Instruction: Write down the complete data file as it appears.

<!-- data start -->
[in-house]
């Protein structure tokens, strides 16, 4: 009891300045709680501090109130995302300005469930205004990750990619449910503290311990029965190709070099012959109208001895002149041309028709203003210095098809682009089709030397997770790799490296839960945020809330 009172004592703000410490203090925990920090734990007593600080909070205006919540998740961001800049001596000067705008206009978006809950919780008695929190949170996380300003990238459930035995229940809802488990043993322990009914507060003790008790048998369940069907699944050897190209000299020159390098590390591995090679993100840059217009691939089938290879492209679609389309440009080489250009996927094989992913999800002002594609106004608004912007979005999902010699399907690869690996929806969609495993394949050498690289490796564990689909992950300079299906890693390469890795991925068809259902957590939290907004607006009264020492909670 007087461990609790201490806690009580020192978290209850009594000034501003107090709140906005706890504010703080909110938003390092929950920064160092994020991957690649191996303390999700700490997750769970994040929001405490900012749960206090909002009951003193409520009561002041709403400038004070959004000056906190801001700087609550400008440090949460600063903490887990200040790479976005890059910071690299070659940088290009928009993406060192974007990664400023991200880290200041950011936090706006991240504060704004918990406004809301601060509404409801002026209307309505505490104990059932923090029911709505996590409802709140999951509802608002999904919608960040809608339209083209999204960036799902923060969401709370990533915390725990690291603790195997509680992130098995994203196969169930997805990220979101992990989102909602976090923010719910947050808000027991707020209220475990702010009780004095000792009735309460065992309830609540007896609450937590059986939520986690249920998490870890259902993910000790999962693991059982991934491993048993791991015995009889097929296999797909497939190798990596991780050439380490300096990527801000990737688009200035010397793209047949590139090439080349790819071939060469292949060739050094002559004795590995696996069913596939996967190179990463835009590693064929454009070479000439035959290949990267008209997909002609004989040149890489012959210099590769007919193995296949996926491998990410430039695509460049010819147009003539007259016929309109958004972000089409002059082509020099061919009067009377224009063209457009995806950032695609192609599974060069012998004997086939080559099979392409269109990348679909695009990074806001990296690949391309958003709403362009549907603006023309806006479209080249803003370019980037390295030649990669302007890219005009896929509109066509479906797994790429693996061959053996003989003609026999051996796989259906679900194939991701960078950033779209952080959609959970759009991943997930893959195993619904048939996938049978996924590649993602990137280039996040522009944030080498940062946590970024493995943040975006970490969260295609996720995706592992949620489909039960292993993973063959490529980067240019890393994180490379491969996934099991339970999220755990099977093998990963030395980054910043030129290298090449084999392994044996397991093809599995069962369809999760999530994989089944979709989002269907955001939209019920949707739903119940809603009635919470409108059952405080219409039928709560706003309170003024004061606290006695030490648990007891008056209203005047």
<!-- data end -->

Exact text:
[in-house]
């Protein structure tokens, strides 16, 4: 009891300045709680501090109130995302300005469930205004990750990619449910503290311990029965190709070099012959109208001895002149041309028709203003210095098809682009089709030397997770790799490296839960945020809330 009172004592703000410490203090925990920090734990007593600080909070205006919540998740961001800049001596000067705008206009978006809950919780008695929190949170996380300003990238459930035995229940809802488990043993322990009914507060003790008790048998369940069907699944050897190209000299020159390098590390591995090679993100840059217009691939089938290879492209679609389309440009080489250009996927094989992913999800002002594609106004608004912007979005999902010699399907690869690996929806969609495993394949050498690289490796564990689909992950300079299906890693390469890795991925068809259902957590939290907004607006009264020492909670 007087461990609790201490806690009580020192978290209850009594000034501003107090709140906005706890504010703080909110938003390092929950920064160092994020991957690649191996303390999700700490997750769970994040929001405490900012749960206090909002009951003193409520009561002041709403400038004070959004000056906190801001700087609550400008440090949460600063903490887990200040790479976005890059910071690299070659940088290009928009993406060192974007990664400023991200880290200041950011936090706006991240504060704004918990406004809301601060509404409801002026209307309505505490104990059932923090029911709505996590409802709140999951509802608002999904919608960040809608339209083209999204960036799902923060969401709370990533915390725990690291603790195997509680992130098995994203196969169930997805990220979101992990989102909602976090923010719910947050808000027991707020209220475990702010009780004095000792009735309460065992309830609540007896609450937590059986939520986690249920998490870890259902993910000790999962693991059982991934491993048993791991015995009889097929296999797909497939190798990596991780050439380490300096990527801000990737688009200035010397793209047949590139090439080349790819071939060469292949060739050094002559004795590995696996069913596939996967190179990463835009590693064929454009070479000439035959290949990267008209997909002609004989040149890489012959210099590769007919193995296949996926491998990410430039695509460049010819147009003539007259016929309109958004972000089409002059082509020099061919009067009377224009063209457009995806950032695609192609599974060069012998004997086939080559099979392409269109990348679909695009990074806001990296690949391309958003709403362009549907603006023309806006479209080249803003370019980037390295030649990669302007890219005009896929509109066509479906797994790429693996061959053996003989003609026999051996796989259906679900194939991701960078950033779209952080959609959970759009991943997930893959195993619904048939996938049978996924590649993602990137280039996040522009944030080498940062946590970024493995943040975006970490969260295609996720995706592992949620489909039960292993993973063959490529980067240019890393994180490379491969996934099991339970999220755990099977093998990963030395980054910043030129290298090449084999392994044996397991093809599995069962369809999760999530994989089944979709989002269907955001939209019920949707739903119940809603009635919470409108059952405080219409039928709560706003309170003024004061606290006695030490648990007891008056209203005047």